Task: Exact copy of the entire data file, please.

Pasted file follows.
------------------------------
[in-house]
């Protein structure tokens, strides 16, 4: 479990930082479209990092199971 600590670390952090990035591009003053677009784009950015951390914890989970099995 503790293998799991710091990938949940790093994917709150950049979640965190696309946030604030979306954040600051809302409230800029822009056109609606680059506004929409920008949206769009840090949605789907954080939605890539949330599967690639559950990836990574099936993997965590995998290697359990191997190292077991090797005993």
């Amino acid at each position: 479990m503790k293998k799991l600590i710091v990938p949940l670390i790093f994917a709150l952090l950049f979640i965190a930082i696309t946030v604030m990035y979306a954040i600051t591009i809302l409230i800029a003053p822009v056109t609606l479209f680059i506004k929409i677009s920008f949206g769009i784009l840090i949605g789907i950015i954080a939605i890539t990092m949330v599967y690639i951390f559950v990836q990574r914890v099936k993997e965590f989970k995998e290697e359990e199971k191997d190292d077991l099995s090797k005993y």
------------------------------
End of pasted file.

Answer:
[in-house]
């Protein structure tokens, strides 16, 4: 479990930082479209990092199971 600590670390952090990035591009003053677009784009950015951390914890989970099995 503790293998799991710091990938949940790093994917709150950049979640965190696309946030604030979306954040600051809302409230800029822009056109609606680059506004929409920008949206769009840090949605789907954080939605890539949330599967690639559950990836990574099936993997965590995998290697359990191997190292077991090797005993």
């Amino acid at each position: 479990m503790k293998k799991l600590i710091v990938p949940l670390i790093f994917a709150l952090l950049f979640i965190a930082i696309t946030v604030m990035y979306a954040i600051t591009i809302l409230i800029a003053p822009v056109t609606l479209f680059i506004k929409i677009s920008f949206g769009i784009l840090i949605g789907i950015i954080a939605i890539t990092m949330v599967y690639i951390f559950v990836q990574r914890v099936k993997e965590f989970k995998e290697e359990e199971k191997d190292d077991l099995s090797k005993y």